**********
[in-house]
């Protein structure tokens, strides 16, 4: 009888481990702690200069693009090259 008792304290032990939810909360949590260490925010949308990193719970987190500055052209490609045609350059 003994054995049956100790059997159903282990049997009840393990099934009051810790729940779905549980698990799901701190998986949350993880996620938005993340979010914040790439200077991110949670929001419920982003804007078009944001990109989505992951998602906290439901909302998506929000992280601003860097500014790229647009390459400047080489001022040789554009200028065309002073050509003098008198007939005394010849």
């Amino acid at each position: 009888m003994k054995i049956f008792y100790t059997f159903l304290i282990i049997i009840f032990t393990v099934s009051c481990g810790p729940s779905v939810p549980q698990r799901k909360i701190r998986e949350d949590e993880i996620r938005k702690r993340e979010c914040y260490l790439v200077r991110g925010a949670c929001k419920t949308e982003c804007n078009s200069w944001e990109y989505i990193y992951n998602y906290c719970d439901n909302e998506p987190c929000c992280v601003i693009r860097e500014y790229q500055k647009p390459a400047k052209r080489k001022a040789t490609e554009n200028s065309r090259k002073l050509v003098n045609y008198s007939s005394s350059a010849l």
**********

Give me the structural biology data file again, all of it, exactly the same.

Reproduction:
[in-house]
């Protein structure tokens, strides 16, 4: 009888481990702690200069693009090259 008792304290032990939810909360949590260490925010949308990193719970987190500055052209490609045609350059 003994054995049956100790059997159903282990049997009840393990099934009051810790729940779905549980698990799901701190998986949350993880996620938005993340979010914040790439200077991110949670929001419920982003804007078009944001990109989505992951998602906290439901909302998506929000992280601003860097500014790229647009390459400047080489001022040789554009200028065309002073050509003098008198007939005394010849």
């Amino acid at each position: 009888m003994k054995i049956f008792y100790t059997f159903l304290i282990i049997i009840f032990t393990v099934s009051c481990g810790p729940s779905v939810p549980q698990r799901k909360i701190r998986e949350d949590e993880i996620r938005k702690r993340e979010c914040y260490l790439v200077r991110g925010a949670c929001k419920t949308e982003c804007n078009s200069w944001e990109y989505i990193y992951n998602y906290c719970d439901n909302e998506p987190c929000c992280v601003i693009r860097e500014y790229q500055k647009p390459a400047k052209r080489k001022a040789t490609e554009n200028s065309r090259k002073l050509v003098n045609y008198s007939s005394s350059a010849l």